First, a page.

In a small Integrated Health Unit in Garoua-boulai, in Cameroon’s East region, a group of 20 young women draped in hijabs with babies in their arms, gather to listen to an educative session on the importance of vaccination.
Their tutor, Mbeutcha Ngantcha Agnes, a Mid-wife, apt in speaking several local languages, tells the women why vaccination is important for their babies in Fulfulde. “Vaccination protects your babies from 14 diseases”, She says. “Even when you forget the date of your appointment, don’t be shy to come with your baby immediately you remember” Mrs. Mbeutcha added.
Asked what her job’s challenges are, the Mid-wife said; “It is simply too much for just few persons. I am in charge of vaccinating five communities. This is too much, given that I have to first of all convince the women on the importance of vaccination, before vaccinating their babies”.
“Equally, most of my communities are difficult to access and very insecure. But this is a commitment I have taken. And I am sure with such advanced strategies, all children in the region will be covered”.
Agnes’ challenges were also echoed by Dr. Francis Texang, Head of the Integrated Health Unit at the Gado Badere refugee camp.
Dr. Texang Francis revealed that in difficult to access zones like Kpama, Dahio, Bordon, most Community Health Agents often risk being kidnapped and killed by unidentified armed men.
“Most Community Health Agents in border localities are often accompanied by security forces to these insecure and enclave communities to perform their job,” the Doctor said.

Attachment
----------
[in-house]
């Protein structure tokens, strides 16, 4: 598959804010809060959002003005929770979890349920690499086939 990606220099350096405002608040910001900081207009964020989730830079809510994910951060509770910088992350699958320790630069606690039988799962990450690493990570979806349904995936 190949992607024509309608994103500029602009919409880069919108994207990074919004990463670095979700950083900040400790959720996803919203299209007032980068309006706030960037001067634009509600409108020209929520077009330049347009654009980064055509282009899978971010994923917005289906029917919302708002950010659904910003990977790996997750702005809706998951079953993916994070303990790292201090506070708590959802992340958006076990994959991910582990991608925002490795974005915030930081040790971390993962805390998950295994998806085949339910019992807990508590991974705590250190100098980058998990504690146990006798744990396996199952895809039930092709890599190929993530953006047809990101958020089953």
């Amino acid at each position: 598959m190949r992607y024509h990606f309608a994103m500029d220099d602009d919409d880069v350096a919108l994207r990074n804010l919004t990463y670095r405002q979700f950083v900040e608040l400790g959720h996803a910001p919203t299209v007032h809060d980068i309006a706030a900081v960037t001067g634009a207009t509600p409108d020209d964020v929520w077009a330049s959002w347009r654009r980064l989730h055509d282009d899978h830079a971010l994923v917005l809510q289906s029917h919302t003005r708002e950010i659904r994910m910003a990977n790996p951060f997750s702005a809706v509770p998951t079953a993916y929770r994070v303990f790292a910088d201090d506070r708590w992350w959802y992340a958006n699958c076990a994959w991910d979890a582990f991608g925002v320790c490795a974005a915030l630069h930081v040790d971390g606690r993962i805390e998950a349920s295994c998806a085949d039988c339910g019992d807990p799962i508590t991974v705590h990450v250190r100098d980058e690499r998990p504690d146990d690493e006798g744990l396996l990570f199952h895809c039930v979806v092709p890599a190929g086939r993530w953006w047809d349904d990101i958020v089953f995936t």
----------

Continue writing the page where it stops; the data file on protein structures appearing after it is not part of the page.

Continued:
Insufficient storage Facilities also an issue
Health authorities and technical partners working on children vaccination in Cameroon’s East region, equally revealed that insufficient storage facilities for vaccines, is limiting them from achieving full coverage on childhood vaccination in the region.
The health workers took turns in detailing the region’s specific challenges concerning childhood vaccination to the press during a recent guided tour to some integrated health facilities and vaccination sites in the region.
According to official statistics from the data management Unit for the Expanded Programme on Vaccination, PEV, out of the 224 vaccine storage facilities across the region, only about 90 are functional.
This assertion is corroborated by various health workers who spoke to this reporter at the Regional Hospital in Bertoua and the Gado Badzere refugee camp in Garoua-Boulai.
At the Bertoua Regional Hospital, a PEV official, Rota Marie Francoise, decried insufficient cold chains. For Francis Texang, of the Integrated Health Unit at the Gado Badere refugee camp, the situation of storage facilities at the refugee camp is even more critical with the lack of electricity. To him, only solar refrigerators can help ease the vaccination exigencies in the camp.
As solution, Health workers in the region, supported by technical partners like UNICEF, have developed what they call advanced strategies, where community health agents approach nursing mothers who live far away from vaccination sites. Through this strategy women in difficult to access areas are gathered in a community head’s house, where vaccination is done for them by community health agents.
They equally beckon on people of good will and for more technical partners to help save lives by responding to needs of full child vaccination in the region. To them, children vaccination is one of the most powerful and most cost-effective health interventions.